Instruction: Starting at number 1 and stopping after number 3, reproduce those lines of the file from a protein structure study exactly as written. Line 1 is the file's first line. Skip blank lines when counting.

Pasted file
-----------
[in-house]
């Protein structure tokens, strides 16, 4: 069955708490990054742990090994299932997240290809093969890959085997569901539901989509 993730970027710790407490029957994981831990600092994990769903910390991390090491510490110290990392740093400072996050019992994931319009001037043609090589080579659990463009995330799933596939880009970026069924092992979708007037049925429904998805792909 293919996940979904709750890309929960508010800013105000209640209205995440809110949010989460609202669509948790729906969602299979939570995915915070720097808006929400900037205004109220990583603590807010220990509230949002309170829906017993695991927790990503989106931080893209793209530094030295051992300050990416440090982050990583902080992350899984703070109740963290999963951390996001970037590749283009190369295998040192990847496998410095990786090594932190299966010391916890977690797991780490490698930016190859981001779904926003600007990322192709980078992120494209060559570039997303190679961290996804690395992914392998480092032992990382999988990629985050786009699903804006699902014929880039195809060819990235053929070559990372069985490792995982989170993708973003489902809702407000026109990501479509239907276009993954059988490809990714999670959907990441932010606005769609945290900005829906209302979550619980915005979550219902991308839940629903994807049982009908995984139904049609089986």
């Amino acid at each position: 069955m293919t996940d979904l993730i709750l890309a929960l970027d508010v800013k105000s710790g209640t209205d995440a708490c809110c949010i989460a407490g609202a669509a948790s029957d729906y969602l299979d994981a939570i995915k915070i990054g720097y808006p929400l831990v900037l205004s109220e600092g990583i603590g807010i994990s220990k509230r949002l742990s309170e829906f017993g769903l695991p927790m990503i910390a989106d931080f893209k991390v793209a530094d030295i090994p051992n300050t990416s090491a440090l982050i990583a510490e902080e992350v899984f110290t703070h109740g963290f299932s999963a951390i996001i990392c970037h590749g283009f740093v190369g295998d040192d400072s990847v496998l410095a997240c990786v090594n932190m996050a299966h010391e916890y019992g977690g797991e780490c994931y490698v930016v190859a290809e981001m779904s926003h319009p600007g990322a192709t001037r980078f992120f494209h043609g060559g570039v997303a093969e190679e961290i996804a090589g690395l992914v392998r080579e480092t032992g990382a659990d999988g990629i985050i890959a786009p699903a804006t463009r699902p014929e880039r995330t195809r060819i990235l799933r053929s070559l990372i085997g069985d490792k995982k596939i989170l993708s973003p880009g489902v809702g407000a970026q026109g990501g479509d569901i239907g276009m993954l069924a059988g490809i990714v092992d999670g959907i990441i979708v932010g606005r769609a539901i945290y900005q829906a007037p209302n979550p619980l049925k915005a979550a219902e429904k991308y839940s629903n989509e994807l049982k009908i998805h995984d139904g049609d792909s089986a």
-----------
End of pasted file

[in-house]
């Protein structure tokens, strides 16, 4: 069955708490990054742990090994299932997240290809093969890959085997569901539901989509 993730970027710790407490029957994981831990600092994990769903910390991390090491510490110290990392740093400072996050019992994931319009001037043609090589080579659990463009995330799933596939880009970026069924092992979708007037049925429904998805792909 293919996940979904709750890309929960508010800013105000209640209205995440809110949010989460609202669509948790729906969602299979939570995915915070720097808006929400900037205004109220990583603590807010220990509230949002309170829906017993695991927790990503989106931080893209793209530094030295051992300050990416440090982050990583902080992350899984703070109740963290999963951390996001970037590749283009190369295998040192990847496998410095990786090594932190299966010391916890977690797991780490490698930016190859981001779904926003600007990322192709980078992120494209060559570039997303190679961290996804690395992914392998480092032992990382999988990629985050786009699903804006699902014929880039195809060819990235053929070559990372069985490792995982989170993708973003489902809702407000026109990501479509239907276009993954059988490809990714999670959907990441932010606005769609945290900005829906209302979550619980915005979550219902991308839940629903994807049982009908995984139904049609089986």
């Amino acid at each position: 069955m293919t996940d979904l993730i709750l890309a929960l970027d508010v800013k105000s710790g209640t209205d995440a708490c809110c949010i989460a407490g609202a669509a948790s029957d729906y969602l299979d994981a939570i995915k915070i990054g720097y808006p929400l831990v900037l205004s109220e600092g990583i603590g807010i994990s220990k509230r949002l742990s309170e829906f017993g769903l695991p927790m990503i910390a989106d931080f893209k991390v793209a530094d030295i090994p051992n300050t990416s090491a440090l982050i990583a510490e902080e992350v899984f110290t703070h109740g963290f299932s999963a951390i996001i990392c970037h590749g283009f740093v190369g295998d040192d400072s990847v496998l410095a997240c990786v090594n932190m996050a299966h010391e916890y019992g977690g797991e780490c994931y490698v930016v190859a290809e981001m779904s926003h319009p600007g990322a192709t001037r980078f992120f494209h043609g060559g570039v997303a093969e190679e961290i996804a090589g690395l992914v392998r080579e480092t032992g990382a659990d999988g990629i985050i890959a786009p699903a804006t463009r699902p014929e880039r995330t195809r060819i990235l799933r053929s070559l990372i085997g069985d490792k995982k596939i989170l993708s973003p880009g489902v809702g407000a970026q026109g990501g479509d569901i239907g276009m993954l069924a059988g490809i990714v092992d999670g959907i990441i979708v932010g606005r769609a539901i945290y900005q829906a007037p209302n979550p619980l049925k915005a979550a219902e429904k991308y839940s629903n989509e994807l049982k009908i998805h995984d139904g049609d792909s089986a």